When you have to pay each time you take money out, you end up taking more – at least I did. So I’d take 150 or 200 euro at a time, because that way the charge was easier to stomach as a percentage. Then I’d have loads of euros left at the end of a trip, doing nothing – especially annoying as I have an offset mortage.

Being able to take money out without paying a penalty means I can take what I need, and not worry about having excess foreign currency left.

Of course, if other banks can absorb the cost, you can’t help wondering why FD doesn’t too, for everyone, but at least you get other benefits with firstdirectory

Guest
Edith says:
13 June 2014

Like you, I also have a firstdirectory option on my accoun but now it costs £15 per month. But, don’t be fooled into thinking that you can withdraw cash from an ATM for free while abroad. I have just returned from Germany to the shock on my bank statement. I phoned first direct bank to find out what was happening.
Yes first direct do not charge for withdrawing cash abroad. The bad news is that the visa card that is the first direct debit card charges a transaction fee currently at about 2.57%. This works out at slightly more than £5 for £200 withdrawn abroad.
Needless to say it makes the firstdirectory option look less attractive and I am now most certainly looking around for something better.
What I would like to know is what this transaction charge is actually for or is it just another rip off!

Guest
Ann Maureen Fearon says:
23 February 2012

After reading your article on unfair card charges I agree that this practice is unacceptable. We have travelled on holidays with Saga for many years and last year we took their “World in One Country” holiday, the basic price being £5,500. At that time we were told that if we pay by credit card, due to “CHARGES IMPOSED ON US”, they would have to add a transaction fee of 1% if we paid with with a Saga Credit card and 2.5% for all other credit cards. This year I see in their brochures that payments paid by credit card are subject to a transaction fee of 2.5% (or 1% if paid by Saga PLATINUM card.) I wonder why the difference in card usage!!!? The thought did cross my mind to walk into their office and pay for the holiday in cash! They even charge £3 for a payment by cheque. In the end we used a debit card. If my calculations are correct, had we paid by a credit card other than a Saga one, we could have ended up paying an extra £137.50, which is quite a lot extra to us as retired folk on a fixed income. Totally unacceptable, and this year I cannot yet bring myself to book one of their holidays despite being inundated every few days with their brochues.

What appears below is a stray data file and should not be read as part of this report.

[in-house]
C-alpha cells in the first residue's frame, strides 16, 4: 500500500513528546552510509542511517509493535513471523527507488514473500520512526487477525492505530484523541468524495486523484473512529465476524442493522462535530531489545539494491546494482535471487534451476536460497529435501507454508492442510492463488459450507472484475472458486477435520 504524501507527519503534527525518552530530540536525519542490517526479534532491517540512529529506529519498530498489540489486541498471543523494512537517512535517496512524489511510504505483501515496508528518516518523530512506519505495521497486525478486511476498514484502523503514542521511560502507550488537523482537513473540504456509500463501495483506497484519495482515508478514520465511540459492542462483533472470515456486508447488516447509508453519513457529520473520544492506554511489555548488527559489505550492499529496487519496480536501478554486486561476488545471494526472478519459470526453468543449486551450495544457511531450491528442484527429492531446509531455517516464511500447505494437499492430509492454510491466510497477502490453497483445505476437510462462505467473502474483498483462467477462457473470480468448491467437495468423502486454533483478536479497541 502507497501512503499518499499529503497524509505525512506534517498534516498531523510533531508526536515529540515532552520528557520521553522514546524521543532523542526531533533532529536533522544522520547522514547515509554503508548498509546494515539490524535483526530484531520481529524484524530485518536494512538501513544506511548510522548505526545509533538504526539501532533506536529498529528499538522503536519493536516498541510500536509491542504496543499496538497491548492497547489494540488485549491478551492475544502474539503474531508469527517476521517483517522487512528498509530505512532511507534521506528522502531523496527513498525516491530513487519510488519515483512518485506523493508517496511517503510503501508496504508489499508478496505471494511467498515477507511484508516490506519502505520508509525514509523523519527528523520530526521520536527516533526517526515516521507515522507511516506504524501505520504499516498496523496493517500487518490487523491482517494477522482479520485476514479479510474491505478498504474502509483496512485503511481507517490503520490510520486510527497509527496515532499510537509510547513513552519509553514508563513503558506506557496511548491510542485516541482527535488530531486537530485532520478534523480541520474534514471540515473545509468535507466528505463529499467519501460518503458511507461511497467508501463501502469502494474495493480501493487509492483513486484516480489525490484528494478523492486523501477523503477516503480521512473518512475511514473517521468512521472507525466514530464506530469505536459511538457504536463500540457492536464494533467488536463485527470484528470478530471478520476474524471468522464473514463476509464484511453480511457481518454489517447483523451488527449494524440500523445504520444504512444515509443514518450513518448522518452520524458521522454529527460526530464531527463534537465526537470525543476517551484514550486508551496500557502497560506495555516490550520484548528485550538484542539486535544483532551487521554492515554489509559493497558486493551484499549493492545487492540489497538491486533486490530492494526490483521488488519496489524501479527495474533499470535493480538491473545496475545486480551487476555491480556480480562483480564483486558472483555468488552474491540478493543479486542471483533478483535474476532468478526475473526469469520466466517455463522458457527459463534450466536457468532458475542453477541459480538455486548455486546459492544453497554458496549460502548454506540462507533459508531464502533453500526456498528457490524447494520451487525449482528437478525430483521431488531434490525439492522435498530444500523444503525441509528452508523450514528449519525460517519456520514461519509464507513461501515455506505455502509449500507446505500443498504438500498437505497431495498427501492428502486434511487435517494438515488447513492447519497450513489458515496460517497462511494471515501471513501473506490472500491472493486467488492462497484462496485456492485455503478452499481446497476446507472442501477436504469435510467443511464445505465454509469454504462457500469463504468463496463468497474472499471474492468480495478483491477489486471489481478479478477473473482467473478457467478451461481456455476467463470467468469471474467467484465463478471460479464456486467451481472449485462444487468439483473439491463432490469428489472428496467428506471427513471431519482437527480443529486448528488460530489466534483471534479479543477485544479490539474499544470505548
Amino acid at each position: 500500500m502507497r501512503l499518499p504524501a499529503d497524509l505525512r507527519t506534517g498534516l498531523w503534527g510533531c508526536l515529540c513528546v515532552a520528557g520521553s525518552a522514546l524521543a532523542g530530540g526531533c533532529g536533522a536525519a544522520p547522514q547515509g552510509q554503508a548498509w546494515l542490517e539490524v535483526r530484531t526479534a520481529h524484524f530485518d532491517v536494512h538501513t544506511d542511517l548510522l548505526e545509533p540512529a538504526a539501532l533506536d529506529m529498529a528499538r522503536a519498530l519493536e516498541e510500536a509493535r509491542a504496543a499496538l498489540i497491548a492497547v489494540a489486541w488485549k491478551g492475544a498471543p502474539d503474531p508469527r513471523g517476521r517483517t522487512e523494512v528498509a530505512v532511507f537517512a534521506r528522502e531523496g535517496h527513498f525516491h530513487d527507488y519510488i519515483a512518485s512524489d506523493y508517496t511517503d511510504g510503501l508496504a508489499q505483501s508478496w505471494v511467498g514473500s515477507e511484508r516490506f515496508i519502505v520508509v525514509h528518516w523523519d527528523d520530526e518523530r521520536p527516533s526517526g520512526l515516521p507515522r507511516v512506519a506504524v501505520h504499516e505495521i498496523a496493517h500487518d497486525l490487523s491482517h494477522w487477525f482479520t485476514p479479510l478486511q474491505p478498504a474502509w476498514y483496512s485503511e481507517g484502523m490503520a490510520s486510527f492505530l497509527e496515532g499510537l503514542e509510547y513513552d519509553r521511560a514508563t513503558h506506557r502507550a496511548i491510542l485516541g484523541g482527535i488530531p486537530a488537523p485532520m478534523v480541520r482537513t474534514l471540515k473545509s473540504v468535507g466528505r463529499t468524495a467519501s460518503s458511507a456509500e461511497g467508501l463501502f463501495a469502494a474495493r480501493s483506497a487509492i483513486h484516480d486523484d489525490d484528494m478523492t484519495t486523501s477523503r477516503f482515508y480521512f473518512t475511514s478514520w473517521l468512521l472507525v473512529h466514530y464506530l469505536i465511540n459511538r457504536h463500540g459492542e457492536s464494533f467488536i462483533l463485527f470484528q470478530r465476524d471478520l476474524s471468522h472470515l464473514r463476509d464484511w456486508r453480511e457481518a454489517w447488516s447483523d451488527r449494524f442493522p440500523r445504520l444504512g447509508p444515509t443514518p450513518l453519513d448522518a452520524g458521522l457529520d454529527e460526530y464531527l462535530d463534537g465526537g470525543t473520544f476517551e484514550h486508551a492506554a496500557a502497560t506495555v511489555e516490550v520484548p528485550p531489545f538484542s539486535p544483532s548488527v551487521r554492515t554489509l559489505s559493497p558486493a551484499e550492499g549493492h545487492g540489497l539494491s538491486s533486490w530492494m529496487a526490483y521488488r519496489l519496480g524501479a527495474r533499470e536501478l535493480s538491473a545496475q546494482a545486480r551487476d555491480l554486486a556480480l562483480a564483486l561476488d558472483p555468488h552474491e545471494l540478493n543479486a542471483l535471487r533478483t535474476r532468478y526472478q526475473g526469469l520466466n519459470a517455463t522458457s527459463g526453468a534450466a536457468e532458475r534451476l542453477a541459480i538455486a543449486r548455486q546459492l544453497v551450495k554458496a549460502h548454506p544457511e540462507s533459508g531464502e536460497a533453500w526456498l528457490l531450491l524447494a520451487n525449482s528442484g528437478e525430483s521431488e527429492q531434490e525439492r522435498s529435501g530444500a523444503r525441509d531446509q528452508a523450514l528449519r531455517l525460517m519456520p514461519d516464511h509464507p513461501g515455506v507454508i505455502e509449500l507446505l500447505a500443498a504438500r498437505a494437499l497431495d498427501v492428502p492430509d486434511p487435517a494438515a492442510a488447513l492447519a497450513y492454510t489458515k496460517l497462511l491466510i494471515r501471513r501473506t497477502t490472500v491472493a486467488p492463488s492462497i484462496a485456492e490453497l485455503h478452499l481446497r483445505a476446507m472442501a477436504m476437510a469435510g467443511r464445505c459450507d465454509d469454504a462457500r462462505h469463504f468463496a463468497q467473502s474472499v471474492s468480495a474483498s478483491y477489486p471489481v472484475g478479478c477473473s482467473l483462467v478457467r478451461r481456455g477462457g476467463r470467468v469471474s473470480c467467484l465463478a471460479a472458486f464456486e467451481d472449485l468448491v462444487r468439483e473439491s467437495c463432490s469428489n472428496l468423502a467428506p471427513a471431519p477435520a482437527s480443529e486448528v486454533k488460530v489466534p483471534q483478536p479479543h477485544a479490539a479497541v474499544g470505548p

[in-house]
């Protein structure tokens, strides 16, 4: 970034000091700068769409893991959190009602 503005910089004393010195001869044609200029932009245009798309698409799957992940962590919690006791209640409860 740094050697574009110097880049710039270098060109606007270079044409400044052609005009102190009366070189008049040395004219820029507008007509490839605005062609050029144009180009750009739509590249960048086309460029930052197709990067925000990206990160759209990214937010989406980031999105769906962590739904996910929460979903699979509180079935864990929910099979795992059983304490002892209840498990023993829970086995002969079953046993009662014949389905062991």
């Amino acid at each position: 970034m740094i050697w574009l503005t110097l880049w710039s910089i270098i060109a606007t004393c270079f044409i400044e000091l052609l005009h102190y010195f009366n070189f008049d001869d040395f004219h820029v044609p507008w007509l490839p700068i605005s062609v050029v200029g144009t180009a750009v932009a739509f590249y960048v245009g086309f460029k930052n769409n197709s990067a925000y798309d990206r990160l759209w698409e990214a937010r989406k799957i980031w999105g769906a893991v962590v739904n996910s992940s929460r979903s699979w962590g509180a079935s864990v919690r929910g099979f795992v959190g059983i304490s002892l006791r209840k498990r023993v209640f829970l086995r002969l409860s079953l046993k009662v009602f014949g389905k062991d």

Guest

I use a no conversion fee credit card that also gives cashback for my purchases abroad.
You still need cash though and it is more difficult to get no conversion fees, no withdrawal charges and also the current conversion rate (forexrate).
Citi provide two very useful accounts – one Euro, the other Dollar – no fees, good conversion rates, cheque book in Dollars and plenty of free ATM use:
http://www.citibank.co.uk/personal/banking/international/eurocurrent.htm?merchant=citi

Guest

I recently had an extremely unpleasant surprise when I visited India on my annual winter trip there. I already had an ICICI bank account at the East Ham (London) branch, one of the main reasons being that they promised there were absolutely no charges for withdrawing cash at cashpoints in India. However, when I made a cash withdrawal on at least 2 occasions I noticed that the exchange rate I calculated from that day’s balance available in rupees (I already knew exactly how much I had in pounds in the account) was significantly different from the rate that I calculated from the value of the cash withdrawal at the same instant. The local cashpoints did not make any references to any fees, either on screen ( as in the UK) or on any of the extensive notices available in the booth.